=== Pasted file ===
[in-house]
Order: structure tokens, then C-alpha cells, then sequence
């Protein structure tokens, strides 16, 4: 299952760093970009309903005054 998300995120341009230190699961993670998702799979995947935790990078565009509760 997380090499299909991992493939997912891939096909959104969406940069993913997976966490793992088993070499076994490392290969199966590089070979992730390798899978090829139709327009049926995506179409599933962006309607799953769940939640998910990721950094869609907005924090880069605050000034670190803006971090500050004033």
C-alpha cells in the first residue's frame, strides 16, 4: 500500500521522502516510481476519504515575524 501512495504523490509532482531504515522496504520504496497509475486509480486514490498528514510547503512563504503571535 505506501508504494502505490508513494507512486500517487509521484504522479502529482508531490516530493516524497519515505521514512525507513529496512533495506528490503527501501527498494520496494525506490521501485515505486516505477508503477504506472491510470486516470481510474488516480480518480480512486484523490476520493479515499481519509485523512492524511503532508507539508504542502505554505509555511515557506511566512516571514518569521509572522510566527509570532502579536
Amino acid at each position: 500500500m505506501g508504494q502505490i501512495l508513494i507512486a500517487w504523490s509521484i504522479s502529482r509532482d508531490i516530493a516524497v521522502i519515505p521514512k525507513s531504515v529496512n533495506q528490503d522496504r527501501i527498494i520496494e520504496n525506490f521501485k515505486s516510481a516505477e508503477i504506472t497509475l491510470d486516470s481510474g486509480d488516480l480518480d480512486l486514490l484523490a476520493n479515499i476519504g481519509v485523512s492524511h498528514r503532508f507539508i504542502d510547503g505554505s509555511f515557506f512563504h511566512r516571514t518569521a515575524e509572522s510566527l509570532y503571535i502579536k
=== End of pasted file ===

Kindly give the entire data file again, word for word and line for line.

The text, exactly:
[in-house]
Order: structure tokens, then C-alpha cells, then sequence
């Protein structure tokens, strides 16, 4: 299952760093970009309903005054 998300995120341009230190699961993670998702799979995947935790990078565009509760 997380090499299909991992493939997912891939096909959104969406940069993913997976966490793992088993070499076994490392290969199966590089070979992730390798899978090829139709327009049926995506179409599933962006309607799953769940939640998910990721950094869609907005924090880069605050000034670190803006971090500050004033």
C-alpha cells in the first residue's frame, strides 16, 4: 500500500521522502516510481476519504515575524 501512495504523490509532482531504515522496504520504496497509475486509480486514490498528514510547503512563504503571535 505506501508504494502505490508513494507512486500517487509521484504522479502529482508531490516530493516524497519515505521514512525507513529496512533495506528490503527501501527498494520496494525506490521501485515505486516505477508503477504506472491510470486516470481510474488516480480518480480512486484523490476520493479515499481519509485523512492524511503532508507539508504542502505554505509555511515557506511566512516571514518569521509572522510566527509570532502579536
Amino acid at each position: 500500500m505506501g508504494q502505490i501512495l508513494i507512486a500517487w504523490s509521484i504522479s502529482r509532482d508531490i516530493a516524497v521522502i519515505p521514512k525507513s531504515v529496512n533495506q528490503d522496504r527501501i527498494i520496494e520504496n525506490f521501485k515505486s516510481a516505477e508503477i504506472t497509475l491510470d486516470s481510474g486509480d488516480l480518480d480512486l486514490l484523490a476520493n479515499i476519504g481519509v485523512s492524511h498528514r503532508f507539508i504542502d510547503g505554505s509555511f515557506f512563504h511566512r516571514t518569521a515575524e509572522s510566527l509570532y503571535i502579536k